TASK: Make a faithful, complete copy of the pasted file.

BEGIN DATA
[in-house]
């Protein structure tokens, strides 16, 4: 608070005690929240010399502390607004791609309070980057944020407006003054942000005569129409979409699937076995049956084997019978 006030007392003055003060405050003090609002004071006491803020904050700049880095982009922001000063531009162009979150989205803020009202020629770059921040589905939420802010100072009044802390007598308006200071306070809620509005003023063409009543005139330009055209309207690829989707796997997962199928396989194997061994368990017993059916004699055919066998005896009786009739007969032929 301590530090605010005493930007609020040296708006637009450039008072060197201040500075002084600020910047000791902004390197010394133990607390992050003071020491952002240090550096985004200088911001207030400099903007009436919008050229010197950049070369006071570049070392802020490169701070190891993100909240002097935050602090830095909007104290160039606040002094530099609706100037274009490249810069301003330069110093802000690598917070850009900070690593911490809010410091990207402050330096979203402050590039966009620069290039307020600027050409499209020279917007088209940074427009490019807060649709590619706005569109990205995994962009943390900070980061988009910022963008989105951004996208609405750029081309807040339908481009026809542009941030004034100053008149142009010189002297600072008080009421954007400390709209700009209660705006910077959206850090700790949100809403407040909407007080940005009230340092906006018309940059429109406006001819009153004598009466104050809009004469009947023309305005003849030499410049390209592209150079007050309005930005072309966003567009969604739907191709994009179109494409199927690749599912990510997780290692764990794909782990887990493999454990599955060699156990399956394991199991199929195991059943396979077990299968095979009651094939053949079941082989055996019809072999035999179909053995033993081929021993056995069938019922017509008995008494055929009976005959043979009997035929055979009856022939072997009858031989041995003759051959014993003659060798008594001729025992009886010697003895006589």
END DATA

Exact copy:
[in-house]
């Protein structure tokens, strides 16, 4: 608070005690929240010399502390607004791609309070980057944020407006003054942000005569129409979409699937076995049956084997019978 006030007392003055003060405050003090609002004071006491803020904050700049880095982009922001000063531009162009979150989205803020009202020629770059921040589905939420802010100072009044802390007598308006200071306070809620509005003023063409009543005139330009055209309207690829989707796997997962199928396989194997061994368990017993059916004699055919066998005896009786009739007969032929 301590530090605010005493930007609020040296708006637009450039008072060197201040500075002084600020910047000791902004390197010394133990607390992050003071020491952002240090550096985004200088911001207030400099903007009436919008050229010197950049070369006071570049070392802020490169701070190891993100909240002097935050602090830095909007104290160039606040002094530099609706100037274009490249810069301003330069110093802000690598917070850009900070690593911490809010410091990207402050330096979203402050590039966009620069290039307020600027050409499209020279917007088209940074427009490019807060649709590619706005569109990205995994962009943390900070980061988009910022963008989105951004996208609405750029081309807040339908481009026809542009941030004034100053008149142009010189002297600072008080009421954007400390709209700009209660705006910077959206850090700790949100809403407040909407007080940005009230340092906006018309940059429109406006001819009153004598009466104050809009004469009947023309305005003849030499410049390209592209150079007050309005930005072309966003567009969604739907191709994009179109494409199927690749599912990510997780290692764990794909782990887990493999454990599955060699156990399956394991199991199929195991059943396979077990299968095979009651094939053949079941082989055996019809072999035999179909053995033993081929021993056995069938019922017509008995008494055929009976005959043979009997035929055979009856022939072997009858031989041995003759051959014993003659060798008594001729025992009886010697003895006589």